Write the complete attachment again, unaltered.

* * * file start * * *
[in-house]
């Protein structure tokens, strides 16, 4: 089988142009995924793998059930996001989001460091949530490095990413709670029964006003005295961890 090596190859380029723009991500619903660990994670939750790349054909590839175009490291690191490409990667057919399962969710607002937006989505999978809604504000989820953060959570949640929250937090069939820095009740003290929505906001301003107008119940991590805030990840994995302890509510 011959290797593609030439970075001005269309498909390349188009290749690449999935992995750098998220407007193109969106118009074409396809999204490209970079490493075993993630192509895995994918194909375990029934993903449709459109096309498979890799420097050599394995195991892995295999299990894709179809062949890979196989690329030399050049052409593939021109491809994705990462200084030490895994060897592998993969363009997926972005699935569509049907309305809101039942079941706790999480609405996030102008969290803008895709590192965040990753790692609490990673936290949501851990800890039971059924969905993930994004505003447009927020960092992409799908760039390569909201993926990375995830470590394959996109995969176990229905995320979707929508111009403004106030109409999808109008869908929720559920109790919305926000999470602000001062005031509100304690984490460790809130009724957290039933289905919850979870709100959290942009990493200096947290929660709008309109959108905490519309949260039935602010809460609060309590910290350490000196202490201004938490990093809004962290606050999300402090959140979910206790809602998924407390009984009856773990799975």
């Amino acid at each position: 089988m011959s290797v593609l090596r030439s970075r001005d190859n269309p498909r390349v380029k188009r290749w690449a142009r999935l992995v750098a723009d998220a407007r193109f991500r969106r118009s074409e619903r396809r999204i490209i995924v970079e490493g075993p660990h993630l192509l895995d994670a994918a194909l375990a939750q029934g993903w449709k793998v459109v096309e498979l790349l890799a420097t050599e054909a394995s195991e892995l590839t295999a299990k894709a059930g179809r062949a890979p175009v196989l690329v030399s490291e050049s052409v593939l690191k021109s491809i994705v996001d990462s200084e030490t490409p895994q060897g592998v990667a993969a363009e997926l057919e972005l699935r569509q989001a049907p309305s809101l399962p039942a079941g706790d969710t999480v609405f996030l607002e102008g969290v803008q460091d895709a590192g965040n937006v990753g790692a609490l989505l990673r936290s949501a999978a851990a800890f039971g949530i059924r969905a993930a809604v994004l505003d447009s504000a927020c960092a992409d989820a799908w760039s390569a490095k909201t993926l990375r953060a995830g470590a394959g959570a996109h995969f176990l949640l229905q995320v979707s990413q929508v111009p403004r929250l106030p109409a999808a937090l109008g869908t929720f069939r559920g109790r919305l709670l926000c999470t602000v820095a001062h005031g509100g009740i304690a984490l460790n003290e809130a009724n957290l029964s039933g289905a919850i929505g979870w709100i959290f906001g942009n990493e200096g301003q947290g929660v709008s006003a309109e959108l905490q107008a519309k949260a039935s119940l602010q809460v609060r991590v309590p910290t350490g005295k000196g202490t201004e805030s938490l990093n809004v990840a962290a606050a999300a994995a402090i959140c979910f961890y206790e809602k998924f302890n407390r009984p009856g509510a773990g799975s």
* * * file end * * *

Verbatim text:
[in-house]
């Protein structure tokens, strides 16, 4: 089988142009995924793998059930996001989001460091949530490095990413709670029964006003005295961890 090596190859380029723009991500619903660990994670939750790349054909590839175009490291690191490409990667057919399962969710607002937006989505999978809604504000989820953060959570949640929250937090069939820095009740003290929505906001301003107008119940991590805030990840994995302890509510 011959290797593609030439970075001005269309498909390349188009290749690449999935992995750098998220407007193109969106118009074409396809999204490209970079490493075993993630192509895995994918194909375990029934993903449709459109096309498979890799420097050599394995195991892995295999299990894709179809062949890979196989690329030399050049052409593939021109491809994705990462200084030490895994060897592998993969363009997926972005699935569509049907309305809101039942079941706790999480609405996030102008969290803008895709590192965040990753790692609490990673936290949501851990800890039971059924969905993930994004505003447009927020960092992409799908760039390569909201993926990375995830470590394959996109995969176990229905995320979707929508111009403004106030109409999808109008869908929720559920109790919305926000999470602000001062005031509100304690984490460790809130009724957290039933289905919850979870709100959290942009990493200096947290929660709008309109959108905490519309949260039935602010809460609060309590910290350490000196202490201004938490990093809004962290606050999300402090959140979910206790809602998924407390009984009856773990799975």
């Amino acid at each position: 089988m011959s290797v593609l090596r030439s970075r001005d190859n269309p498909r390349v380029k188009r290749w690449a142009r999935l992995v750098a723009d998220a407007r193109f991500r969106r118009s074409e619903r396809r999204i490209i995924v970079e490493g075993p660990h993630l192509l895995d994670a994918a194909l375990a939750q029934g993903w449709k793998v459109v096309e498979l790349l890799a420097t050599e054909a394995s195991e892995l590839t295999a299990k894709a059930g179809r062949a890979p175009v196989l690329v030399s490291e050049s052409v593939l690191k021109s491809i994705v996001d990462s200084e030490t490409p895994q060897g592998v990667a993969a363009e997926l057919e972005l699935r569509q989001a049907p309305s809101l399962p039942a079941g706790d969710t999480v609405f996030l607002e102008g969290v803008q460091d895709a590192g965040n937006v990753g790692a609490l989505l990673r936290s949501a999978a851990a800890f039971g949530i059924r969905a993930a809604v994004l505003d447009s504000a927020c960092a992409d989820a799908w760039s390569a490095k909201t993926l990375r953060a995830g470590a394959g959570a996109h995969f176990l949640l229905q995320v979707s990413q929508v111009p403004r929250l106030p109409a999808a937090l109008g869908t929720f069939r559920g109790r919305l709670l926000c999470t602000v820095a001062h005031g509100g009740i304690a984490l460790n003290e809130a009724n957290l029964s039933g289905a919850i929505g979870w709100i959290f906001g942009n990493e200096g301003q947290g929660v709008s006003a309109e959108l905490q107008a519309k949260a039935s119940l602010q809460v609060r991590v309590p910290t350490g005295k000196g202490t201004e805030s938490l990093n809004v990840a962290a606050a999300a994995a402090i959140c979910f961890y206790e809602k998924f302890n407390r009984p009856g509510a773990g799975s």